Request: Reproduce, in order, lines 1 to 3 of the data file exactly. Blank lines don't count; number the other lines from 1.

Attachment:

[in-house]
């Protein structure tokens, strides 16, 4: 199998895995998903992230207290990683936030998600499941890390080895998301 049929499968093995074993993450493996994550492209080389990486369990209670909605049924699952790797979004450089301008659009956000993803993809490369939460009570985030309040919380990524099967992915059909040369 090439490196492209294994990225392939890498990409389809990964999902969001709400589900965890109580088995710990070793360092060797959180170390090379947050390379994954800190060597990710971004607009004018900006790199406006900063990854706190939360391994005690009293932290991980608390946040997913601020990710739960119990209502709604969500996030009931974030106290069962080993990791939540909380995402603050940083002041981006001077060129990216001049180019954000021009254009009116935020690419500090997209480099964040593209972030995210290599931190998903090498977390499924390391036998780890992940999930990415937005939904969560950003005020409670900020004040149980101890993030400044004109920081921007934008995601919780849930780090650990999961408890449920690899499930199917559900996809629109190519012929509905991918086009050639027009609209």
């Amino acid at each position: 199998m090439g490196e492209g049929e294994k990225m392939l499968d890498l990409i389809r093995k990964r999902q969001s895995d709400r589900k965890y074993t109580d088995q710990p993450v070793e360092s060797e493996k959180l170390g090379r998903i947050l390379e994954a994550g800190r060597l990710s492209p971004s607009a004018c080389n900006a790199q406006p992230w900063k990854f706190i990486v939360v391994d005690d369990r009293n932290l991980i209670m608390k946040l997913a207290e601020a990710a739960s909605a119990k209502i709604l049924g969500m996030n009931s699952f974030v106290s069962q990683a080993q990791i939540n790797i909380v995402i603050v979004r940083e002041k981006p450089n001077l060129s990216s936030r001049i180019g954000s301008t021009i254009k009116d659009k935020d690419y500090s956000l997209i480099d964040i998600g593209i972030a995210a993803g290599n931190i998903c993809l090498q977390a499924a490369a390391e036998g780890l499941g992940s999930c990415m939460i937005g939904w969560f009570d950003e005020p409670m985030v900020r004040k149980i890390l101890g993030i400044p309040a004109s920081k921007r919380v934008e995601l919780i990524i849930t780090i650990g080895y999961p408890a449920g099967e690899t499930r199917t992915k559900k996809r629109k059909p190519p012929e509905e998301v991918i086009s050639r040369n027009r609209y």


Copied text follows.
[in-house]
């Protein structure tokens, strides 16, 4: 199998895995998903992230207290990683936030998600499941890390080895998301 049929499968093995074993993450493996994550492209080389990486369990209670909605049924699952790797979004450089301008659009956000993803993809490369939460009570985030309040919380990524099967992915059909040369 090439490196492209294994990225392939890498990409389809990964999902969001709400589900965890109580088995710990070793360092060797959180170390090379947050390379994954800190060597990710971004607009004018900006790199406006900063990854706190939360391994005690009293932290991980608390946040997913601020990710739960119990209502709604969500996030009931974030106290069962080993990791939540909380995402603050940083002041981006001077060129990216001049180019954000021009254009009116935020690419500090997209480099964040593209972030995210290599931190998903090498977390499924390391036998780890992940999930990415937005939904969560950003005020409670900020004040149980101890993030400044004109920081921007934008995601919780849930780090650990999961408890449920690899499930199917559900996809629109190519012929509905991918086009050639027009609209």
């Amino acid at each position: 199998m090439g490196e492209g049929e294994k990225m392939l499968d890498l990409i389809r093995k990964r999902q969001s895995d709400r589900k965890y074993t109580d088995q710990p993450v070793e360092s060797e493996k959180l170390g090379r998903i947050l390379e994954a994550g800190r060597l990710s492209p971004s607009a004018c080389n900006a790199q406006p992230w900063k990854f706190i990486v939360v391994d005690d369990r009293n932290l991980i209670m608390k946040l997913a207290e601020a990710a739960s909605a119990k209502i709604l049924g969500m996030n009931s699952f974030v106290s069962q990683a080993q990791i939540n790797i909380v995402i603050v979004r940083e002041k981006p450089n001077l060129s990216s936030r001049i180019g954000s301008t021009i254009k009116d659009k935020d690419y500090s956000l997209i480099d964040i998600g593209i972030a995210a993803g290599n931190i998903c993809l090498q977390a499924a490369a390391e036998g780890l499941g992940s999930c990415m939460i937005g939904w969560f009570d950003e005020p409670m985030v900020r004040k149980i890390l101890g993030i400044p309040a004109s920081k921007r919380v934008e995601l919780i990524i849930t780090i650990g080895y999961p408890a449920g099967e690899t499930r199917t992915k559900k996809r629109k059909p190519p012929e509905e998301v991918i086009s050639r040369n027009r609209y």